Zendaya Opens Up About Disney and Breaking Down Racial Barriers in the Entertainment Industry

By Carissa Almendarez Aug 06, 2018 10:10 PMTags
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Zendaya is opening up about her journey in the entertainment industry.

For this year's September issue of Marie Claire, the former Disney star delves into the struggles she's faced in the industry while growing up as a young black woman. Zendaya first entered our hearts and television screens in 2010 when she appeared as Rocky Blue in the Disney Channel show, Shake It Up.

Unfortunately, the stigma surrounding child actors is not one necessarily of virtue, but Zendaya has defied the odds and gracefully transitioned to the respected actress she is today, starring in big blockbuster films such as The Greatest Showman and Spider-Man: Homecoming.

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The Marie Claire cover star has never passed up on an opportunity to speak her mind on topics close to home. In her interview with Janet Mock, she emphasizes that she loves acting, but even more so, she loves the platform it has given her.
She states, "When I'm able to do great things in my career, and fortunately be financially blessed, and then give it away and watch the money actually do good s--t, that is the purpose. That's the reason why you do things. Supporting students in Oakland is important to me...For me, I get to do my passion and what I enjoy, and that has become a forum to do much greater things. Sometimes you build your platform to step off so others can step on, and that's honestly what motivates me."
Zendaya has definitely allowed many others to step on her platform. She realizes that although she represents a minority in the business that has long gone without a strong presence, she does not speak for everyone. She acknowledges the consistent grouping together of herself and her peers, specifically Amandla Stenberg and Yara Shahidi, when young black women in TV and film are thought of. 
She stresses, "What is important to me is knowing we are not the only black girls in the industry. We kind of have been painted as the face, and that's not the truth. It's important to have a conversation where we are opening the door to our peers and more black women who don't necessarily look like us."
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Zendaya's confidence to speak her truth wasn't always as effortless as she makes it seem. She credits her boldness to what she calls her "Olivia Pope gut." She explains, "I just had to be in tune with that and be like, 'Listen, whatever feels right, go after that.' There's going to be a lot of different opinions and a lot of people telling you what you should do and what you shouldn't do, but I had to home in on what Zendaya wanted and drive straight toward that."

However, she points out that the game may be the same but the rules for many are different. She reveals, "What my white peers would be able to get away with at this point in their career is not something that I will be able to do. I don't want to jeopardize it at any point because I am not allowed the room to mess up."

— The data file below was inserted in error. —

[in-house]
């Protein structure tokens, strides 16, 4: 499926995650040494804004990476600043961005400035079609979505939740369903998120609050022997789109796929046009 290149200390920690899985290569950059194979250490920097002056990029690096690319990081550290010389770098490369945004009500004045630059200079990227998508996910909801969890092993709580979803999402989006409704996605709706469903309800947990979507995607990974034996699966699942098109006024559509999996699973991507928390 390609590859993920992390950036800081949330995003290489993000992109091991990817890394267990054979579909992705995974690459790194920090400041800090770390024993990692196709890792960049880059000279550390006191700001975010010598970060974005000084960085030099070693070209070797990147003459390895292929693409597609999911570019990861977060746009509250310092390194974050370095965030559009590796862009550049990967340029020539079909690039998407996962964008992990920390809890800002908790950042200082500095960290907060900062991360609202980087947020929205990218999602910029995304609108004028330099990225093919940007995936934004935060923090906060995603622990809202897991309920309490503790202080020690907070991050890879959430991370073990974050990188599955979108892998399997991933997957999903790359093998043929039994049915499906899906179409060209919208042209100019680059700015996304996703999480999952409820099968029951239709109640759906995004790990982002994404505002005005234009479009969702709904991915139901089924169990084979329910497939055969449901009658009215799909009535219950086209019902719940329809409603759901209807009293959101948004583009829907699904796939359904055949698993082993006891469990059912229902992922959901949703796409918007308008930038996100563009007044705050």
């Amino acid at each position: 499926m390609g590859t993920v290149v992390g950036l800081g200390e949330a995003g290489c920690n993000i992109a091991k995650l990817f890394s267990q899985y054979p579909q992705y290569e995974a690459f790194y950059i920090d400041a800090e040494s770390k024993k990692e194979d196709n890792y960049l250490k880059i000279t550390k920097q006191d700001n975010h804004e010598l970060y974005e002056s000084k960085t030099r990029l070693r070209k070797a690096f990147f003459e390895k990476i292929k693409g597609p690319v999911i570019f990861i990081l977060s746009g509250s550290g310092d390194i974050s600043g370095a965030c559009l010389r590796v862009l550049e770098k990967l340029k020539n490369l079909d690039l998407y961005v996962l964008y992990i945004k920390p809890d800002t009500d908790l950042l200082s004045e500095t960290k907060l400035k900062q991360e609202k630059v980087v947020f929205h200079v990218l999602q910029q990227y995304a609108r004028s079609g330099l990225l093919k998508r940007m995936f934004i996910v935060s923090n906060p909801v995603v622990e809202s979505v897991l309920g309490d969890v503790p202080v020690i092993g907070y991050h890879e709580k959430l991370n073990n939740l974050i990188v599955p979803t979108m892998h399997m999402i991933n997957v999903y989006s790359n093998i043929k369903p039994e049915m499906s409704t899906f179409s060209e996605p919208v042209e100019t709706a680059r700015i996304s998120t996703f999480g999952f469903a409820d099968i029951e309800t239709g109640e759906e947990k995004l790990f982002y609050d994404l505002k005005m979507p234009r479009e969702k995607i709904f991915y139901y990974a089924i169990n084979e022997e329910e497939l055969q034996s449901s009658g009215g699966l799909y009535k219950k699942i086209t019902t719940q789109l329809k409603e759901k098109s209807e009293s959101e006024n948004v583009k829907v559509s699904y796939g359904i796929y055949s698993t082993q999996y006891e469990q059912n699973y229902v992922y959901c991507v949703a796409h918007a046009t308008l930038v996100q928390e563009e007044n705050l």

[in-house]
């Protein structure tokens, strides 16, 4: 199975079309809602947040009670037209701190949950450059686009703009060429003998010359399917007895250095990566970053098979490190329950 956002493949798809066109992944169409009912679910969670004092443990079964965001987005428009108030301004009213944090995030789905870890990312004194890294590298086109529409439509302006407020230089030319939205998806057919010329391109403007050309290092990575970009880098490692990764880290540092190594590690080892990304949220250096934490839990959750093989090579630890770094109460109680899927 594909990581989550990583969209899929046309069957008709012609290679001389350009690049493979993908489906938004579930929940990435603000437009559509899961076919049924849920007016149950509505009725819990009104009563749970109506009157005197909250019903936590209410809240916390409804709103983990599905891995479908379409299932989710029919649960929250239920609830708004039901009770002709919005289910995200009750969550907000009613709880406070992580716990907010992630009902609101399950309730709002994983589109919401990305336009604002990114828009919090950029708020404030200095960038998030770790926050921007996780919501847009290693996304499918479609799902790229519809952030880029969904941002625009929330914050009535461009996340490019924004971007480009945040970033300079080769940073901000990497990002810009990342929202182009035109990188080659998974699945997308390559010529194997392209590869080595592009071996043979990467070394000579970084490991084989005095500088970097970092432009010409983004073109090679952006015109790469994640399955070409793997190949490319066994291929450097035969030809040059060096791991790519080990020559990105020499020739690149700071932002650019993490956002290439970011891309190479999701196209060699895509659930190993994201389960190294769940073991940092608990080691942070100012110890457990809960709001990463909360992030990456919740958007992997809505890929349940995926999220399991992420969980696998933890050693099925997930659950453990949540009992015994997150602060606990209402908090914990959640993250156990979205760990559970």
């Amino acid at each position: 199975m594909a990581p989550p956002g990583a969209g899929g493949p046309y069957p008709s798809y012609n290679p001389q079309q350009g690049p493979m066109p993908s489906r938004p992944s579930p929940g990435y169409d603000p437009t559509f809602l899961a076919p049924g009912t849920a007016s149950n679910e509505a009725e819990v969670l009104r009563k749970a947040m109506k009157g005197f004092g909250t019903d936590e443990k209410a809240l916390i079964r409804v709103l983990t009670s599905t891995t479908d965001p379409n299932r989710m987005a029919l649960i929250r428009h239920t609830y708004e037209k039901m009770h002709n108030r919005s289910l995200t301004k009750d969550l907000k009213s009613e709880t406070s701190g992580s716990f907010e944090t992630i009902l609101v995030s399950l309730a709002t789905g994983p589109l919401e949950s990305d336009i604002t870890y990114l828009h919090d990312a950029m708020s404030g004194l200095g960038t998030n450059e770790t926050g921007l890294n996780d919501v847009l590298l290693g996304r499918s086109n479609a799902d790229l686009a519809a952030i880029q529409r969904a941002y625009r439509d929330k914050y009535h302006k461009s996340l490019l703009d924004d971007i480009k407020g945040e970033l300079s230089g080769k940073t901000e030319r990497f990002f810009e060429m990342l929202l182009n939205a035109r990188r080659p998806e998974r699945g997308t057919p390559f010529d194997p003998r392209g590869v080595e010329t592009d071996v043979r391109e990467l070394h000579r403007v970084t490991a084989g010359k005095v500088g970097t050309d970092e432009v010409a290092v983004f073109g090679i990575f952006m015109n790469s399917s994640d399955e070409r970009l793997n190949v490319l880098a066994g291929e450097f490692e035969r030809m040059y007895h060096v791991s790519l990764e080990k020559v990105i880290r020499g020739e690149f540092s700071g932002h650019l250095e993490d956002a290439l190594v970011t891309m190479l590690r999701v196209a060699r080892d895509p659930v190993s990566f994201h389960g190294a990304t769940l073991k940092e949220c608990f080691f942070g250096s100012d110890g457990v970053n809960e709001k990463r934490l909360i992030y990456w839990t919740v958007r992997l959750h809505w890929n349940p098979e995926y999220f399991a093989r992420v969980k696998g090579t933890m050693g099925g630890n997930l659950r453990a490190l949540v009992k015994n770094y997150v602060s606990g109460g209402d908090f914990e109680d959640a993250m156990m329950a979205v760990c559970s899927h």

That moral-guiding intuition that she refers back to has equipped Zendaya with the fierceness it takes to change other's perspectives in an industry that has long been set in its typecasting ways. She mentions, "I always tell my theatrical manager, 'Anytime it says they're looking for white girls, send me out. Let me get in the room. Maybe they'll change their minds.' And, honestly, if there's a part that I didn't get or that I really wanted at the time, s--t always ends up working out."

That fearless mentality created a career-changing opportunity for her, landing her her first big screen leading role in Spider-Man Homecoming. She recalls, "I didn't know that they were going to be more diverse in their casting. I didn't know that I was walking into a situation where they were already breaking the rules. You get so used to having to break the rules for people."

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So, what's next for the rising Hollywood royalty?

"Right now, acting has been a great outlet," she shares. "It's definitely been a process, especially because I'm coming from this very different world of Disney. Having been consistently on a television show, I felt stagnant. Not having that anymore, I am being seen as a real actress, doing what makes me feel pushed and motivated. I don't necessarily think comfort is always the best place to live in. I'm kind of excited as I decide what projects I want to take on or if I want to produce. I've really found the power in just doing what makes me happy."

It was recently announced that she would be partnering with Reese Witherspoon on a new project titled, A White Lie. Zendaya is set to star in the film, which revolves around the true story of a light-skinned African-American woman named Anita Hemmings, who convinces a college admission's board that she is Caucasian in order to attend the school.

A story, although different in it's time period, is no doubt a narrative close to Zendaya's heart with her parent's being educators and her like-minded boldness to enforce diversity in an unbalanced system. She admires Witherspoon's eagerness to tell these kinds of stories and hopes on day she can do the same. She reveals, "One day I might want to have my own production company and create the material that I want to be in. Sometimes we have to create our own lane and our own opportunities when they're not handed to us."

Check-out the full interview on Marie Claire's website here!